Wednesday, November 30, 2011

Vulgar Grace

Found this quote from Brennan Manning’s new memoir, All is Grace: A Ragamuffin Memoir to be especially compelling today.

“My life is a witness to vulgar grace — a grace that amazes as it offends. A grace that pays the eager beaver who works all day long the same wage as the grinning drunk who shows up at ten till five. A grace that hikes up the robe and runs breakneck toward the prodigal reeking of sin and wraps him up and decides to throw a party, no ifs, ands, or buts. A grace that raises bloodshot eyes to a dying thief’s request — “Please, remember me” — and assures him, “You bet!”…This vulgar grace is indiscriminate compassion. It works without asking anything of us. It’s not cheap. It’s free, and as such will always be a banana peel for the orthodox foot and a fairy tale for the grown-up sensibility. Grace is sufficient even though we huff and puff with all our might to try and find something or someone that it cannot cover. Grace is enough…

Sin and forgiveness and falling and getting back up and losing the pearl of great price in the couch cushions but then finding it again, and again, and again? Those are the stumbling steps to becoming Real, the only script that’s really worth following in this world or the one that’s coming. Some may be offended by this ragamuffin memoir, a tale told by quite possibly the repeat of all repeat prodigals. Some might even go so far as to call it ugly. But you see that doesn’t matter, because once you are Real you can’t be ugly except to people who don’t understand…that yes, all is grace. It is enough. And it’s beautiful.” (cited on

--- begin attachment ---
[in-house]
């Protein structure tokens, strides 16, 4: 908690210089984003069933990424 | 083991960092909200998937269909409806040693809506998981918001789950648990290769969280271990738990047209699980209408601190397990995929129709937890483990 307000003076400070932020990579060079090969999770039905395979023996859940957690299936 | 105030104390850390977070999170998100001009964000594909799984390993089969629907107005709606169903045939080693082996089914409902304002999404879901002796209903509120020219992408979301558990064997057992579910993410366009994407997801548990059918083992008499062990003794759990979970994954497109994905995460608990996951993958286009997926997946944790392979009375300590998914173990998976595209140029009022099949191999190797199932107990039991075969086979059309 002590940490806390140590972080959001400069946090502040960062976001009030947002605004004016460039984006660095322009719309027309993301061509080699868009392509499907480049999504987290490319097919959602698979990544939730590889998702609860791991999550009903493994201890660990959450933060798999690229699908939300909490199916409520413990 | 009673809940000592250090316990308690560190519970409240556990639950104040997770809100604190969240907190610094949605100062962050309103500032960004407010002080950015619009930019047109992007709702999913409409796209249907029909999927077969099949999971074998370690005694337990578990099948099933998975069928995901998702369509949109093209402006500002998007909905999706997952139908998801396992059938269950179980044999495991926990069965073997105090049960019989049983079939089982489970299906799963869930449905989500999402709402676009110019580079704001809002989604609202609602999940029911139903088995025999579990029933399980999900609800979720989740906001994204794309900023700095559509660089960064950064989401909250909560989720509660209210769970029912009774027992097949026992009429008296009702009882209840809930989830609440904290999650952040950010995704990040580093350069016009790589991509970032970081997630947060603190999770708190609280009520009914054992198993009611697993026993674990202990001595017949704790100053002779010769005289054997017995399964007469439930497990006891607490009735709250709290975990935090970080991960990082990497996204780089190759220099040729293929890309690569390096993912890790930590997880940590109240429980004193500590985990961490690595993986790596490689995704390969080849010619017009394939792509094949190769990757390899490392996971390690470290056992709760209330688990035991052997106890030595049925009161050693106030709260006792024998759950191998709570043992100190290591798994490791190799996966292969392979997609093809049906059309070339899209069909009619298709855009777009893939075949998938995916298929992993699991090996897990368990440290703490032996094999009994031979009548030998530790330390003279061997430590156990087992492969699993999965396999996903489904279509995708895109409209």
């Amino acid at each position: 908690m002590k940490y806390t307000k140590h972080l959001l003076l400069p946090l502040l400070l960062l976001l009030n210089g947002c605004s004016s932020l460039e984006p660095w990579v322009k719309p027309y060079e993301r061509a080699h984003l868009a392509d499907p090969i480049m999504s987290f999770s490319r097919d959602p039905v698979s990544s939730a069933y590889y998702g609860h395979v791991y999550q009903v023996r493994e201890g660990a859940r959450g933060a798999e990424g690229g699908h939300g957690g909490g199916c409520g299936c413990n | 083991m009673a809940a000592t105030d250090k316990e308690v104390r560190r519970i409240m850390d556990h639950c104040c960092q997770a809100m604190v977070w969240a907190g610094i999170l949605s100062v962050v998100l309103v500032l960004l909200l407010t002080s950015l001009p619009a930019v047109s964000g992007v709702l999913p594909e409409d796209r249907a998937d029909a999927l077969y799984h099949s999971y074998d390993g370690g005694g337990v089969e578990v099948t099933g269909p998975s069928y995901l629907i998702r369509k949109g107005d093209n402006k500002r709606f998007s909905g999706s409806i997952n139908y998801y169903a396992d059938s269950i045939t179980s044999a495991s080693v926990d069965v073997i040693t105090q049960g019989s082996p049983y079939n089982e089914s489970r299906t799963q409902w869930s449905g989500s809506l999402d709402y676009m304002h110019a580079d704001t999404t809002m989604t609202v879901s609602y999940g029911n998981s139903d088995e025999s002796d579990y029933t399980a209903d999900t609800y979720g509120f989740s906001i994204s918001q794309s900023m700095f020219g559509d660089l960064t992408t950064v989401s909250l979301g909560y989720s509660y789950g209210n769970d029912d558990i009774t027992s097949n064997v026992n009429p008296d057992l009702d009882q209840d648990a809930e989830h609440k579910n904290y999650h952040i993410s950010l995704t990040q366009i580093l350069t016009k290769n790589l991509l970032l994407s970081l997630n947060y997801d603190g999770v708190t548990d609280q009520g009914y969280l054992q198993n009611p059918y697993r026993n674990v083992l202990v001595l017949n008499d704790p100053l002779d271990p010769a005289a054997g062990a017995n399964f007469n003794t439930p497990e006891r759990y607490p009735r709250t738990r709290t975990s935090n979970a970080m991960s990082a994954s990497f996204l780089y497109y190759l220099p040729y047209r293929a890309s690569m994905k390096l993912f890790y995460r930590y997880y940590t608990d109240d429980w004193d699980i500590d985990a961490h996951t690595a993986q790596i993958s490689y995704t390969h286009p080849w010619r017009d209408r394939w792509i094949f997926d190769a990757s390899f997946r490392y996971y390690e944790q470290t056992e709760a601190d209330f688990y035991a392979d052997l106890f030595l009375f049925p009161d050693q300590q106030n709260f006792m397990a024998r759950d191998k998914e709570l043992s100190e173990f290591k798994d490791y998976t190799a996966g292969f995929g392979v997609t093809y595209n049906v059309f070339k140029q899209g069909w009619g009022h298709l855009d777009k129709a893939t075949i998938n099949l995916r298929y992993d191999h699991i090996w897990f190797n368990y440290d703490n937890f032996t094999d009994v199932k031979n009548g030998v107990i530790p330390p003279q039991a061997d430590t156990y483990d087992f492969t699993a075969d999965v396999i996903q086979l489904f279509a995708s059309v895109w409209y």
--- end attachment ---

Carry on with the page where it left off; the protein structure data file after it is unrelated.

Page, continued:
Christmas is about vulgar grace! Grace that shows up with bloody afterbirth in a stinky stable smelling of crap. That’s where we have to go, folks. If God got that “real” for us, how can we pretend anymore?


John Fontaine said...

Scott: John Fontaine here, brother! Will be sending along an e-mail to you later this week...a kind of "intro" to Fontaine, as it is. Would love to talk/meet/connect...and I wanted to start by checking out your blog. Vulgar grace! Yeah, man...I like the quote from Manning's memoir and your connection to the "realness" of God. Like Eldredge is talkin' about in "Beautiful Outlaw," this is the REAL Jesus I want to know and hear more of in all my circles...especially church.

Scott said...

thanks for your comment, John! Sounds like we are kindred spirits, brother. Peace